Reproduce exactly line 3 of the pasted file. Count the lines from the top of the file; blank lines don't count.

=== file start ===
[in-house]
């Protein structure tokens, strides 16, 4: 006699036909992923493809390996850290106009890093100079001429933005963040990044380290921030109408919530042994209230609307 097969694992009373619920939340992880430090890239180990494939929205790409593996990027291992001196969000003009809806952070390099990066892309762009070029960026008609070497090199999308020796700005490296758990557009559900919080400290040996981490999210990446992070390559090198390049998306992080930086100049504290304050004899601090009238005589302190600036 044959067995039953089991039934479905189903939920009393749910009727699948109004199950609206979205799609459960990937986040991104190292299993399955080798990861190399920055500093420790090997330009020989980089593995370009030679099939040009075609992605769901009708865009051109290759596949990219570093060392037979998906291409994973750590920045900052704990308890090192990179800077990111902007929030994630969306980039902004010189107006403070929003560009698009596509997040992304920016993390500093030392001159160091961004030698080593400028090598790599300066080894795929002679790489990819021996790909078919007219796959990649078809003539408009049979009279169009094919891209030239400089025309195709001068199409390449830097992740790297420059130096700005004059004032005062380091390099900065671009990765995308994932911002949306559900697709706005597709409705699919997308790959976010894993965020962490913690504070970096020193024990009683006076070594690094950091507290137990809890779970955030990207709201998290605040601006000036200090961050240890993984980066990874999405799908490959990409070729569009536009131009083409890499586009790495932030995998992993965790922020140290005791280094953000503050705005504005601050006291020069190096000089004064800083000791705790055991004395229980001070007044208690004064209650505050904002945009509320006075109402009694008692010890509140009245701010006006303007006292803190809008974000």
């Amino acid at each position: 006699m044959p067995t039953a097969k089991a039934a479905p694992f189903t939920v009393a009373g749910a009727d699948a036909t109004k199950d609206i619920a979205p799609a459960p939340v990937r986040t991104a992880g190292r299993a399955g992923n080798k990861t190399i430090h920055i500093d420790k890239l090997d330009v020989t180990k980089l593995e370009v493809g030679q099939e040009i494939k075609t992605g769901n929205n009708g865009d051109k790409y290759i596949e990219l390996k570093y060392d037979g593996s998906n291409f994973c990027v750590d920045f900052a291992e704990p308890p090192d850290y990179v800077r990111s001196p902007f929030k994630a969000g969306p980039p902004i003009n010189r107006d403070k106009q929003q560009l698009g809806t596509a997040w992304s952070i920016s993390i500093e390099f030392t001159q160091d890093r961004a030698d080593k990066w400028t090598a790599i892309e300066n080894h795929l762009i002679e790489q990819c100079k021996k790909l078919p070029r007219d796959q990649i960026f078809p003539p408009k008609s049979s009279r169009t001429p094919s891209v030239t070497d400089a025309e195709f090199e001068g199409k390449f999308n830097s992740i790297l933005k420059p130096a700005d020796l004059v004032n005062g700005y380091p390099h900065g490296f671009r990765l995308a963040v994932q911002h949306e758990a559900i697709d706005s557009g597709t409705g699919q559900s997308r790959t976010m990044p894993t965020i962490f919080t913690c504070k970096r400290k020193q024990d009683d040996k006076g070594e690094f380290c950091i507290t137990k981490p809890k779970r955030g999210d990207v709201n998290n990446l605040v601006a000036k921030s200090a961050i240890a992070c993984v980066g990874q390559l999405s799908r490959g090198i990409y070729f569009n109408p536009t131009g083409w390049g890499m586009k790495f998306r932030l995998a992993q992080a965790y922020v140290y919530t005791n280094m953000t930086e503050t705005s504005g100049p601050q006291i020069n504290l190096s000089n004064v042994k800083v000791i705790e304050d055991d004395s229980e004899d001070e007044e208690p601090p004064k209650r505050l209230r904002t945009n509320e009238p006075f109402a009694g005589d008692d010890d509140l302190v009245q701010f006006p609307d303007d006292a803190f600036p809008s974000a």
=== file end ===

């Amino acid at each position: 006699m044959p067995t039953a097969k089991a039934a479905p694992f189903t939920v009393a009373g749910a009727d699948a036909t109004k199950d609206i619920a979205p799609a459960p939340v990937r986040t991104a992880g190292r299993a399955g992923n080798k990861t190399i430090h920055i500093d420790k890239l090997d330009v020989t180990k980089l593995e370009v493809g030679q099939e040009i494939k075609t992605g769901n929205n009708g865009d051109k790409y290759i596949e990219l390996k570093y060392d037979g593996s998906n291409f994973c990027v750590d920045f900052a291992e704990p308890p090192d850290y990179v800077r990111s001196p902007f929030k994630a969000g969306p980039p902004i003009n010189r107006d403070k106009q929003q560009l698009g809806t596509a997040w992304s952070i920016s993390i500093e390099f030392t001159q160091d890093r961004a030698d080593k990066w400028t090598a790599i892309e300066n080894h795929l762009i002679e790489q990819c100079k021996k790909l078919p070029r007219d796959q990649i960026f078809p003539p408009k008609s049979s009279r169009t001429p094919s891209v030239t070497d400089a025309e195709f090199e001068g199409k390449f999308n830097s992740i790297l933005k420059p130096a700005d020796l004059v004032n005062g700005y380091p390099h900065g490296f671009r990765l995308a963040v994932q911002h949306e758990a559900i697709d706005s557009g597709t409705g699919q559900s997308r790959t976010m990044p894993t965020i962490f919080t913690c504070k970096r400290k020193q024990d009683d040996k006076g070594e690094f380290c950091i507290t137990k981490p809890k779970r955030g999210d990207v709201n998290n990446l605040v601006a000036k921030s200090a961050i240890a992070c993984v980066g990874q390559l999405s799908r490959g090198i990409y070729f569009n109408p536009t131009g083409w390049g890499m586009k790495f998306r932030l995998a992993q992080a965790y922020v140290y919530t005791n280094m953000t930086e503050t705005s504005g100049p601050q006291i020069n504290l190096s000089n004064v042994k800083v000791i705790e304050d055991d004395s229980e004899d001070e007044e208690p601090p004064k209650r505050l209230r904002t945009n509320e009238p006075f109402a009694g005589d008692d010890d509140l302190v009245q701010f006006p609307d303007d006292a803190f600036p809008s974000a």